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May Is Prader-Willi Awareness Month: Genetic Disorder Causes Chronic Hunger

Children with Prader Willi Syndrome Often Wear Glasses
Children with Prader Willi Syndrome Often Wear Glasses
J.P.

A national awareness campaign to raise awareness about Prader-Willi Syndrome (PWS) is happening right now and for the entire month of May. This campaign gives people an opportunity to learn more about this complex genetic disorder whose hallmark is insatiable hunger. Throughout the country, there are events taking place to spotlight the disease, support the Prader-Willi community, and raise funds for research. In Florida, the Prader Willi Florida Association is a resource for information about local Prader Willi Awareness Month activities.

While PWS is the most common genetic cause of life-threatening obesity, most people have not even heard of the disease or, if they have, may have misunderstandings about it. The cause is an abnormality of chromosome 15. Approximately 1 in 15,000 people are born with PWS. Babies born with PWS have hypotonia or weak muscles, and they usually have difficult sucking. Feeding a baby with PWS usually initially involves a feeding tube and waking the baby for small feedings. Before the age of six, there is an about-face, and the chronic hunger surfaces. The problem becomes keeping food away from the child.

In addition to the chronic feeling of hunger, people with PWS have low muscle tone, short stature, incomplete sexual development, and a number of behavioral issues. Virtually all people with PWS have learning disabilities, and while there is a range of IQs, 70 is the average. People with PWS need constant supervision to prevent excessive eating. If a person with PWS, even one whose weight is well-controlled, has free access to food, the result can be death.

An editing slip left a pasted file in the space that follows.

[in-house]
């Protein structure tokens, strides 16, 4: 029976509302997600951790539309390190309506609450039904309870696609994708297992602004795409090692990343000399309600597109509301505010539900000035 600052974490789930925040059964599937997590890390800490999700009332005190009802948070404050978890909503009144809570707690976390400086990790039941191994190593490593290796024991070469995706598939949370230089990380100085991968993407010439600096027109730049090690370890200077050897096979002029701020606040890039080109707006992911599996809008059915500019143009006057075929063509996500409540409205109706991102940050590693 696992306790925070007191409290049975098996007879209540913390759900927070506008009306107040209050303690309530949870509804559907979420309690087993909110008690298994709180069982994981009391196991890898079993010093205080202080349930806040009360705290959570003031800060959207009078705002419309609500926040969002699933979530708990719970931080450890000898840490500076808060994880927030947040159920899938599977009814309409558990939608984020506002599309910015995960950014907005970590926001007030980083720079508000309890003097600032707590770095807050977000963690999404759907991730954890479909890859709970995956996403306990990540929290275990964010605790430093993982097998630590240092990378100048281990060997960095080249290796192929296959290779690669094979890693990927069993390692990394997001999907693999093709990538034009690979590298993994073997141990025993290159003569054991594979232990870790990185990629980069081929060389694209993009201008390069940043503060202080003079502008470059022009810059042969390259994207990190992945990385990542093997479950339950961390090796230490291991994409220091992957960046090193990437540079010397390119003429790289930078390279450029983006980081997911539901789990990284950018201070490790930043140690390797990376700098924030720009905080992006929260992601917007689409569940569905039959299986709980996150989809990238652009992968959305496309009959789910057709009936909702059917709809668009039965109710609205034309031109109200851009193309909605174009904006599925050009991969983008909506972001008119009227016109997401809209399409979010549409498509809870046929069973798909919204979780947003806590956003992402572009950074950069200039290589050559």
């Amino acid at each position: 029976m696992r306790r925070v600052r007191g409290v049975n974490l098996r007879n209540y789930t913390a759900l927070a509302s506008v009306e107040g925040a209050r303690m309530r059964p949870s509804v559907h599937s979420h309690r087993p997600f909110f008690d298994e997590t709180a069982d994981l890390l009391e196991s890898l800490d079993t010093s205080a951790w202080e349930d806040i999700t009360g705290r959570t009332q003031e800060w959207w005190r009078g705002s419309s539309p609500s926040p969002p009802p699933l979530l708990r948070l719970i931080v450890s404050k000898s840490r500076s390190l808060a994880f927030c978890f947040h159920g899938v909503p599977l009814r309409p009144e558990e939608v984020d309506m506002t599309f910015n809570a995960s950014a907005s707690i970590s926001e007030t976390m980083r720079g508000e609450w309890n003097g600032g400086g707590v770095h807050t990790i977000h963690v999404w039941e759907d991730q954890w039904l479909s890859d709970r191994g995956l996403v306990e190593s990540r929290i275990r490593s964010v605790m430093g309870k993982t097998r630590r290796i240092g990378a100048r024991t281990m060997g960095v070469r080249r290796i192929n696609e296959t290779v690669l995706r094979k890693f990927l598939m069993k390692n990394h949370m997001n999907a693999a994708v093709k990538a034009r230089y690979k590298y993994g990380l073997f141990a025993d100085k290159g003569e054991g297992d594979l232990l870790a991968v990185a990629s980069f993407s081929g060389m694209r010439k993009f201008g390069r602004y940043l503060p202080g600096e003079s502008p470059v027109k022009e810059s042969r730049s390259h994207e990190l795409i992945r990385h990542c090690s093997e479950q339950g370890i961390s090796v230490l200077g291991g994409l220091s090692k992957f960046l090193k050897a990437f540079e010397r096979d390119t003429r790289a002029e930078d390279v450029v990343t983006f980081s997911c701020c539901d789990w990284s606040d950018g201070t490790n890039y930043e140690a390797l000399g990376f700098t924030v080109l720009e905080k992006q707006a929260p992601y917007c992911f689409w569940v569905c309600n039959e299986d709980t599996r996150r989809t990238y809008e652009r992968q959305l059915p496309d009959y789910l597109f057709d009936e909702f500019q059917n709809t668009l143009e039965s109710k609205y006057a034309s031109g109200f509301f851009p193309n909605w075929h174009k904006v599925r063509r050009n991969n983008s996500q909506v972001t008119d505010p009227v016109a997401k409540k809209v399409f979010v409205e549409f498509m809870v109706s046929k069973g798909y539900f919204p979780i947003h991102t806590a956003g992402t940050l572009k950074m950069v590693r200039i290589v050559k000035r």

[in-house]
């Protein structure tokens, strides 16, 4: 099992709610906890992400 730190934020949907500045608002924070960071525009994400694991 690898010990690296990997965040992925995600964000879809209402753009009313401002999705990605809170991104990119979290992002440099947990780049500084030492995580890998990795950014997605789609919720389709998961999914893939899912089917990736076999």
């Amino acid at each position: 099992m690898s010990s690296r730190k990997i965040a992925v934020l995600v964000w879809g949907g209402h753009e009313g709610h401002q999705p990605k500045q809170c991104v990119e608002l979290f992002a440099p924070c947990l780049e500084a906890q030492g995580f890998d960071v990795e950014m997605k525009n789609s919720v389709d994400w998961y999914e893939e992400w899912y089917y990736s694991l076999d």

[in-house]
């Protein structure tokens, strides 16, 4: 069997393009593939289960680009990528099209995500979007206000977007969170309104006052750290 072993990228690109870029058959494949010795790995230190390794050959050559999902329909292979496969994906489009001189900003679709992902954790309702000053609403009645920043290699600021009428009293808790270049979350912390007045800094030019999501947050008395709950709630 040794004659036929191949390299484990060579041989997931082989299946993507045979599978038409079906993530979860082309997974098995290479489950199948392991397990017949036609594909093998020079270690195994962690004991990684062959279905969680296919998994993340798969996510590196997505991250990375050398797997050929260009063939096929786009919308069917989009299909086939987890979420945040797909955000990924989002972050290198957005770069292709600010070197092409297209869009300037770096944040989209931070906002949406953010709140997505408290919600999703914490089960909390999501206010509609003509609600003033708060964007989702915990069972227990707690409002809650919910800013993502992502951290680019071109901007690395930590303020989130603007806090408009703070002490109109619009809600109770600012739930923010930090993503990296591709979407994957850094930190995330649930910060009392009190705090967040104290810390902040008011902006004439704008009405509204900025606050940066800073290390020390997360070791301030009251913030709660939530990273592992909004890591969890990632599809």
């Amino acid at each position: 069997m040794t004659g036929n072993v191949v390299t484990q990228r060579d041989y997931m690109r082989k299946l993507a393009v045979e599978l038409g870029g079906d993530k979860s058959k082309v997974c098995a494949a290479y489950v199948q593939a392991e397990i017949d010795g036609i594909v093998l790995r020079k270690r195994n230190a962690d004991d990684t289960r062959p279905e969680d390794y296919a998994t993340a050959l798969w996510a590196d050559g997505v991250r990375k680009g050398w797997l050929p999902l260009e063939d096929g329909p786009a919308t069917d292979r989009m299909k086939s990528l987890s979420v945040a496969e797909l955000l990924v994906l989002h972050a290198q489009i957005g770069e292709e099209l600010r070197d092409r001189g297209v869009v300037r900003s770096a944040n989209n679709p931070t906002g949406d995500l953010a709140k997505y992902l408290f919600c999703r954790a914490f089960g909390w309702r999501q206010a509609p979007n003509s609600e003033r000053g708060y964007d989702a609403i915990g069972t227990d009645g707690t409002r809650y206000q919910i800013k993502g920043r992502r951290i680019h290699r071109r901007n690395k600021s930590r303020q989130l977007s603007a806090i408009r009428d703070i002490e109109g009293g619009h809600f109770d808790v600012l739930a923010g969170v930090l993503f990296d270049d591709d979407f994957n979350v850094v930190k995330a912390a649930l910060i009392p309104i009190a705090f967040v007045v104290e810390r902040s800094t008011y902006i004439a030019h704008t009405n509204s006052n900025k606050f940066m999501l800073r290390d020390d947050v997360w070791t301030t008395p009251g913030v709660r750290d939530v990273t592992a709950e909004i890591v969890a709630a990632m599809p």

Prader Willi Syndrome is a lifelong disease. At this time, there is no cure. Treatment includes growth hormones to combat short stature, keeping the person active to burn calories, and preventing free access to food. Families who have a child with PWS are constantly aware of their child’s food issues and must plan their day-to-day lives around the child in order to keep the child safe. Eventually, most people with the disorder live in group homes specially run to monitor food intake and keep the residents active.

Research is vital to the future of PWS. The Prader Willi Association has a Scientific Advisory Board, a Clinical Advisory Board, and a Research Committee--all working with professional staff to identify where the needs are greatest in the PWS community. Raising funds to support research and for programs to improve the quality of life for those who have PWS are two more goals of the May PWS Awareness Month.

An important aspect of the awareness program is to help people to understand what people with PWS and their families cope with each day. The hope is that knowing about the disease will help the public be empathetic and supportive of these families. For more information on events, visit May Prader Willi Awareness events.

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